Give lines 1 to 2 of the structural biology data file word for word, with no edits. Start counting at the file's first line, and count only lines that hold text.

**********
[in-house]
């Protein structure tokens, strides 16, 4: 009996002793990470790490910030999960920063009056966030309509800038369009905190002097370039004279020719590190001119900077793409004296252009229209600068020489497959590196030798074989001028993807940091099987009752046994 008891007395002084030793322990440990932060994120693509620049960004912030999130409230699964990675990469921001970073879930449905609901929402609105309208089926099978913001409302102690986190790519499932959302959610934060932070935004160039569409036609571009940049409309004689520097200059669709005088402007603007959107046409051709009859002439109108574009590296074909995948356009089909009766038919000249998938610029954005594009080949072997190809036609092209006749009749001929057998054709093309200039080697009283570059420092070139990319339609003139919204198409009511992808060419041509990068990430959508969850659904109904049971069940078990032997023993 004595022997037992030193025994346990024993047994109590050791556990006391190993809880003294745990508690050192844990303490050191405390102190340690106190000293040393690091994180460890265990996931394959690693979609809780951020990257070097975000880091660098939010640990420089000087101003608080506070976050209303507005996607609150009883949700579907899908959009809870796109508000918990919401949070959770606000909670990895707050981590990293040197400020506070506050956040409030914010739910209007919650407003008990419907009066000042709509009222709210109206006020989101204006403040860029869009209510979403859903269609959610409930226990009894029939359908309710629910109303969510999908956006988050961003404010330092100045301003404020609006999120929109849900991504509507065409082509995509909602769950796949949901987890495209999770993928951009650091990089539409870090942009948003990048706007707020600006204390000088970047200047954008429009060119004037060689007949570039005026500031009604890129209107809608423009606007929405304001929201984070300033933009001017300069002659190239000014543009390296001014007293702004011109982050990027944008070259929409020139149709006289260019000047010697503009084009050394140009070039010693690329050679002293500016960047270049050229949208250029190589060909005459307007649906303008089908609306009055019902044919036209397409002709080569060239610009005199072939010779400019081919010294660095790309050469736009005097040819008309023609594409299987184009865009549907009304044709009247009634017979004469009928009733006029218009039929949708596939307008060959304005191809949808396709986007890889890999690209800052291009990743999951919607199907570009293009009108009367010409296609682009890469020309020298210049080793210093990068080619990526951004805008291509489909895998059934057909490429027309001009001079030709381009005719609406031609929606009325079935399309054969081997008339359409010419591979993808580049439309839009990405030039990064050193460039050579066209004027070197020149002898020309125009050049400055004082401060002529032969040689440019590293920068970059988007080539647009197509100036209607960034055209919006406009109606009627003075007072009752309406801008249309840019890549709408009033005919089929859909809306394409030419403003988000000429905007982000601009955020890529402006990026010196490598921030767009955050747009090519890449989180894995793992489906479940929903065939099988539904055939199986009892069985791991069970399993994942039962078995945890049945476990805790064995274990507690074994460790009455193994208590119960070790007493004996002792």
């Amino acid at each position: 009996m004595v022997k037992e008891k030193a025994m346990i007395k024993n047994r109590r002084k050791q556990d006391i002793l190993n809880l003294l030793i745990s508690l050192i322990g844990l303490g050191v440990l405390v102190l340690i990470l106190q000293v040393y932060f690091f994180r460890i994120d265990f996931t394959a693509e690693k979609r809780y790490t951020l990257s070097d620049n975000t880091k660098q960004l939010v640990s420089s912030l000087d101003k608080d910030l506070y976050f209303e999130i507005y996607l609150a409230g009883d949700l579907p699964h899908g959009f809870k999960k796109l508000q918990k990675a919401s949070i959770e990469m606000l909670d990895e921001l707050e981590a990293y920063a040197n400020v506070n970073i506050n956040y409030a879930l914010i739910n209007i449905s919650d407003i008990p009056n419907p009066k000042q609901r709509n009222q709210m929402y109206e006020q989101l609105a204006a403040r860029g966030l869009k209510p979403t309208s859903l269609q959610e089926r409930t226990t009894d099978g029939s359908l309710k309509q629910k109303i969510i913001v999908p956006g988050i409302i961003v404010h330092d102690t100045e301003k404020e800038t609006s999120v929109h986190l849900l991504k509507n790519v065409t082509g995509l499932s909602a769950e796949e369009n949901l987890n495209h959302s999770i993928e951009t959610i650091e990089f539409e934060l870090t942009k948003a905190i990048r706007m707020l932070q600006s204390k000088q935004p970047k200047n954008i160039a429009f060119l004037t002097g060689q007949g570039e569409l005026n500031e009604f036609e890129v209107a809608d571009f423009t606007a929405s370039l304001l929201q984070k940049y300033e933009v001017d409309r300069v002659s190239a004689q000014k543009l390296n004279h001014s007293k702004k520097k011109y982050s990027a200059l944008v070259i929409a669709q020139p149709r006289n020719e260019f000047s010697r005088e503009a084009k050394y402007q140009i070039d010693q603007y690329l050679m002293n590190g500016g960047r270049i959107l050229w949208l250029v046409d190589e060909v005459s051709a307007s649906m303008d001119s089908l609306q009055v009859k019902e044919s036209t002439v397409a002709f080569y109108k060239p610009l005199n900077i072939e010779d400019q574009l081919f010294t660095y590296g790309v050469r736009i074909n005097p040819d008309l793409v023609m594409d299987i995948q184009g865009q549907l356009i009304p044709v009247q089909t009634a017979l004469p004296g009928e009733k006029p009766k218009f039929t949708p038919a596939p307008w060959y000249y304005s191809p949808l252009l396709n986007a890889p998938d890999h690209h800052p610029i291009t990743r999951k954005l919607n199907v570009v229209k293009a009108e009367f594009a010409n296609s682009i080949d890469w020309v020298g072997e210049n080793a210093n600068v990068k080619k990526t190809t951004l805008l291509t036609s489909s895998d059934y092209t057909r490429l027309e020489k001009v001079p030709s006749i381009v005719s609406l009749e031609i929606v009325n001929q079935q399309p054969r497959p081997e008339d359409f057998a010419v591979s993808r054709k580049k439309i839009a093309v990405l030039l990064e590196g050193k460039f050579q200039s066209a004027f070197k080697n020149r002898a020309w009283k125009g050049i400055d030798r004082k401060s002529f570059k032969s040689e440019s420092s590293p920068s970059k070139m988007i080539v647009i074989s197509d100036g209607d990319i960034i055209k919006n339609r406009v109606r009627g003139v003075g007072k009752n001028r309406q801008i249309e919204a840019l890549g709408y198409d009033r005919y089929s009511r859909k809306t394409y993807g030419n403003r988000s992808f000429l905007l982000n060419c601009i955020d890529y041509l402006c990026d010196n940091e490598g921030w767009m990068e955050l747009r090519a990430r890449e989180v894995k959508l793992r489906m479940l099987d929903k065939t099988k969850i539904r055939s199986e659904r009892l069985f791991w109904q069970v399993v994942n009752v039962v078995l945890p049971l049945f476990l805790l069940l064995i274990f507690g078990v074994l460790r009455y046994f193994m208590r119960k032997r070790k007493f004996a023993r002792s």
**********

[in-house]
């Protein structure tokens, strides 16, 4: 009996002793990470790490910030999960920063009056966030309509800038369009905190002097370039004279020719590190001119900077793409004296252009229209600068020489497959590196030798074989001028993807940091099987009752046994 008891007395002084030793322990440990932060994120693509620049960004912030999130409230699964990675990469921001970073879930449905609901929402609105309208089926099978913001409302102690986190790519499932959302959610934060932070935004160039569409036609571009940049409309004689520097200059669709005088402007603007959107046409051709009859002439109108574009590296074909995948356009089909009766038919000249998938610029954005594009080949072997190809036609092209006749009749001929057998054709093309200039080697009283570059420092070139990319339609003139919204198409009511992808060419041509990068990430959508969850659904109904049971069940078990032997023993 004595022997037992030193025994346990024993047994109590050791556990006391190993809880003294745990508690050192844990303490050191405390102190340690106190000293040393690091994180460890265990996931394959690693979609809780951020990257070097975000880091660098939010640990420089000087101003608080506070976050209303507005996607609150009883949700579907899908959009809870796109508000918990919401949070959770606000909670990895707050981590990293040197400020506070506050956040409030914010739910209007919650407003008990419907009066000042709509009222709210109206006020989101204006403040860029869009209510979403859903269609959610409930226990009894029939359908309710629910109303969510999908956006988050961003404010330092100045301003404020609006999120929109849900991504509507065409082509995509909602769950796949949901987890495209999770993928951009650091990089539409870090942009948003990048706007707020600006204390000088970047200047954008429009060119004037060689007949570039005026500031009604890129209107809608423009606007929405304001929201984070300033933009001017300069002659190239000014543009390296001014007293702004011109982050990027944008070259929409020139149709006289260019000047010697503009084009050394140009070039010693690329050679002293500016960047270049050229949208250029190589060909005459307007649906303008089908609306009055019902044919036209397409002709080569060239610009005199072939010779400019081919010294660095790309050469736009005097040819008309023609594409299987184009865009549907009304044709009247009634017979004469009928009733006029218009039929949708596939307008060959304005191809949808396709986007890889890999690209800052291009990743999951919607199907570009293009009108009367010409296609682009890469020309020298210049080793210093990068080619990526951004805008291509489909895998059934057909490429027309001009001079030709381009005719609406031609929606009325079935399309054969081997008339359409010419591979993808580049439309839009990405030039990064050193460039050579066209004027070197020149002898020309125009050049400055004082401060002529032969040689440019590293920068970059988007080539647009197509100036209607960034055209919006406009109606009627003075007072009752309406801008249309840019890549709408009033005919089929859909809306394409030419403003988000000429905007982000601009955020890529402006990026010196490598921030767009955050747009090519890449989180894995793992489906479940929903065939099988539904055939199986009892069985791991069970399993994942039962078995945890049945476990805790064995274990507690074994460790009455193994208590119960070790007493004996002792």